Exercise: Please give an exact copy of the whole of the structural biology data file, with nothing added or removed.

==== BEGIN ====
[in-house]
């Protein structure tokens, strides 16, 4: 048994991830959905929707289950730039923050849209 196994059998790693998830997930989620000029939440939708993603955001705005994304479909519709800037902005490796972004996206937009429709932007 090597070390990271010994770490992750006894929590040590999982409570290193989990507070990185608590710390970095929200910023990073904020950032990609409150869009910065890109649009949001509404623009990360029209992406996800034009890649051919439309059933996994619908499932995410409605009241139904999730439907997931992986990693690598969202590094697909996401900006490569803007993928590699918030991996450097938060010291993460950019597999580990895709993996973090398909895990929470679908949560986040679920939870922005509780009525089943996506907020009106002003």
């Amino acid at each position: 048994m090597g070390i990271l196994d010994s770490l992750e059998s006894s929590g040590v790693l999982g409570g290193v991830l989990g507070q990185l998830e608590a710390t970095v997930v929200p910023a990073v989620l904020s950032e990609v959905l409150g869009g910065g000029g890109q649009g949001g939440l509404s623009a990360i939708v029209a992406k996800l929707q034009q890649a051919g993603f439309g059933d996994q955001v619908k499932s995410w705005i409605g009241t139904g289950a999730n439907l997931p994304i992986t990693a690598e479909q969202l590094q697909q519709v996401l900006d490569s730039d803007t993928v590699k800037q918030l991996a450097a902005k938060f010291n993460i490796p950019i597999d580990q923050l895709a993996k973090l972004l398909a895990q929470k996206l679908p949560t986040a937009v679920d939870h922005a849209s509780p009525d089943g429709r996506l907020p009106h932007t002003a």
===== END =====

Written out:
[in-house]
């Protein structure tokens, strides 16, 4: 048994991830959905929707289950730039923050849209 196994059998790693998830997930989620000029939440939708993603955001705005994304479909519709800037902005490796972004996206937009429709932007 090597070390990271010994770490992750006894929590040590999982409570290193989990507070990185608590710390970095929200910023990073904020950032990609409150869009910065890109649009949001509404623009990360029209992406996800034009890649051919439309059933996994619908499932995410409605009241139904999730439907997931992986990693690598969202590094697909996401900006490569803007993928590699918030991996450097938060010291993460950019597999580990895709993996973090398909895990929470679908949560986040679920939870922005509780009525089943996506907020009106002003």
């Amino acid at each position: 048994m090597g070390i990271l196994d010994s770490l992750e059998s006894s929590g040590v790693l999982g409570g290193v991830l989990g507070q990185l998830e608590a710390t970095v997930v929200p910023a990073v989620l904020s950032e990609v959905l409150g869009g910065g000029g890109q649009g949001g939440l509404s623009a990360i939708v029209a992406k996800l929707q034009q890649a051919g993603f439309g059933d996994q955001v619908k499932s995410w705005i409605g009241t139904g289950a999730n439907l997931p994304i992986t990693a690598e479909q969202l590094q697909q519709v996401l900006d490569s730039d803007t993928v590699k800037q918030l991996a450097a902005k938060f010291n993460i490796p950019i597999d580990q923050l895709a993996k973090l972004l398909a895990q929470k996206l679908p949560t986040a937009v679920d939870h922005a849209s509780p009525d089943g429709r996506l907020p009106h932007t002003a």